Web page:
Whitehall-Yearling High School students are learning to become better drivers with the help of a distracted-driving simulator donated to the city of Whitehall by the Maria Tiberi Foundation.

Whitehall-Yearling High School students are learning to become better drivers with the help of a distracted-driving simulator donated to the city of Whitehall by the Maria Tiberi Foundation.

Maria Elizabeth Tiberi, 21, of Dublin, the daughter of WBNS-10TV sports anchor Dom Tiberi, was killed Sept. 17, 2013, when the vehicle she was driving struck the back of a semitrailer stopped on Interstate 270 South in Hilliard.

Hilliard police said "a momentary lapse of attention or an unknown distraction was the probable cause of the accident."

Dom Tiberi later founded Maria's Message to help make young drivers aware of the danger of distracted driving.

"Tiberi approached (Police) Chief (Richard) Zitzke and asked if we were interested (in receiving the simulator), and we of course were," said Gail Martineau, public affairs coordinator for Whitehall.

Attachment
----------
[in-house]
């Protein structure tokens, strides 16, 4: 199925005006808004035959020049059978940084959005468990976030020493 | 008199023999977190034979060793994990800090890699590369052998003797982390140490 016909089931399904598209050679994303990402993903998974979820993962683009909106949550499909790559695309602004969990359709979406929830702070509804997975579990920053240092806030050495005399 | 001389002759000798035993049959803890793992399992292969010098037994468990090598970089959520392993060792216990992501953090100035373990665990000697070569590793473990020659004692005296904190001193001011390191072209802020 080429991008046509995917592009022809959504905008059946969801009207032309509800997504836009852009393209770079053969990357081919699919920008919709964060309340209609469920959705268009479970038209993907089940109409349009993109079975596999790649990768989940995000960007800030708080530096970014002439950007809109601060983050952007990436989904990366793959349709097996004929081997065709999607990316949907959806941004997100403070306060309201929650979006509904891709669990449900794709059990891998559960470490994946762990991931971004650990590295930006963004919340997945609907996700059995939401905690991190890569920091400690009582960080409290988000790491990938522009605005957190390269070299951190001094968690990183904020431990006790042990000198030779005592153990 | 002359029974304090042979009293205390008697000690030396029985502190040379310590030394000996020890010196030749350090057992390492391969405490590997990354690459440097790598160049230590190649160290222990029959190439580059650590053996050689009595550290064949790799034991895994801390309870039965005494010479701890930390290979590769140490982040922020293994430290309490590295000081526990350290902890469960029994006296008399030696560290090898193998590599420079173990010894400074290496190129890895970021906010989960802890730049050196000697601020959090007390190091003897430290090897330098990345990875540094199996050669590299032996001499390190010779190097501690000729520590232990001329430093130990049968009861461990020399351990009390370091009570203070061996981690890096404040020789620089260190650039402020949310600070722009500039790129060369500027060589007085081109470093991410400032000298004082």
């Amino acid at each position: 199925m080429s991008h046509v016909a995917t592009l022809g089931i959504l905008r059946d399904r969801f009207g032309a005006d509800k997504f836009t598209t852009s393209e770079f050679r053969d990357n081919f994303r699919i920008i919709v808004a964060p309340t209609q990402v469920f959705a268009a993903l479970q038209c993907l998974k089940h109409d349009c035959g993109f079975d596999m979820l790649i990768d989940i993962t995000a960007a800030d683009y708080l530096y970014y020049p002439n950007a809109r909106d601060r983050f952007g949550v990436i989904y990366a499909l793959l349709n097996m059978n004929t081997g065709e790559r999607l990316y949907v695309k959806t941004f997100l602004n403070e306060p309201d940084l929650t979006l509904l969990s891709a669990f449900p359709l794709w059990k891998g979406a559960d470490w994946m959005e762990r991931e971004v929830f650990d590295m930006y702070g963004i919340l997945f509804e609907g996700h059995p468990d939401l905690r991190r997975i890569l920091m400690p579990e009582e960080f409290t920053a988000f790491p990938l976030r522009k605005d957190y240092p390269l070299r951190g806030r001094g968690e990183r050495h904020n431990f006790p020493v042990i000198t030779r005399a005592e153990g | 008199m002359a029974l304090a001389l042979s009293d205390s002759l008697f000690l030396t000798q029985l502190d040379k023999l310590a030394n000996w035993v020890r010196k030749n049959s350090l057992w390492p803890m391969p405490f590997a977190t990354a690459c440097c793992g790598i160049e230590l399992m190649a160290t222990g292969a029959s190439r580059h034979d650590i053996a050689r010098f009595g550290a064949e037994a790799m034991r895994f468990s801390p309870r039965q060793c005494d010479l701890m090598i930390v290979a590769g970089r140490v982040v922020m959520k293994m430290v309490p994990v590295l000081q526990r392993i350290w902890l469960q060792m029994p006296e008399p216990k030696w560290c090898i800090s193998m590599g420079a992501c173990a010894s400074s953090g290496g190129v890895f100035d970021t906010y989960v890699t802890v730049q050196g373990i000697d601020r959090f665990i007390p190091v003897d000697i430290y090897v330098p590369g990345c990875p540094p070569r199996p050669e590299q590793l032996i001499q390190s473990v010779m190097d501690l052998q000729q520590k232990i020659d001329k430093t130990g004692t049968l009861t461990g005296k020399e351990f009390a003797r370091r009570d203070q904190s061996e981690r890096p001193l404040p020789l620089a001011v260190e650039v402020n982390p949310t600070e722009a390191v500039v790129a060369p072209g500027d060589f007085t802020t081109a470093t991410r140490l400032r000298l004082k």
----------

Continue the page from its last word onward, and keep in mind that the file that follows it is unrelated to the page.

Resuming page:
In turn, Zitzke suggested to Whitehall City School District Superintendent Brian Hamler that Whitehall-Yearling High School was the best site to reach the largest number of its target users, Martineau said.

The simulator was placed in the school's cafeteria Oct. 9.

"It has been well-received," said Carl Svagerko, principal of Whitehall-Yearling High School.

"We don't leave it on all day long, but have it up and running at lunchtime and at other times on occasion," he said.

"Everyone wants a try at it."

Whitehall senior Brandon Copley, 17, said the simulator has taught him to be more aware behind the wheel.

Copley received his license about four months ago and said he drives every day.

"(The simulator) shows you all the things that can happen around you (inside a car) and how quickly things (outside the car) can happen (when) you're not looking," Copley said.

Svagerko said the simulator is serving its purpose.

"It's bringing a new level of awareness to our kids," he said.

Most students know not to text and drive, he said, but now they are learning that eating while driving also is a distraction.

"They are learning that distraction isn't just texting," Svagerko said.

It has not yet been determined whether the simulator will be incorporated into any curriculum, Hamler said.

The school does not offer a driver's-education class.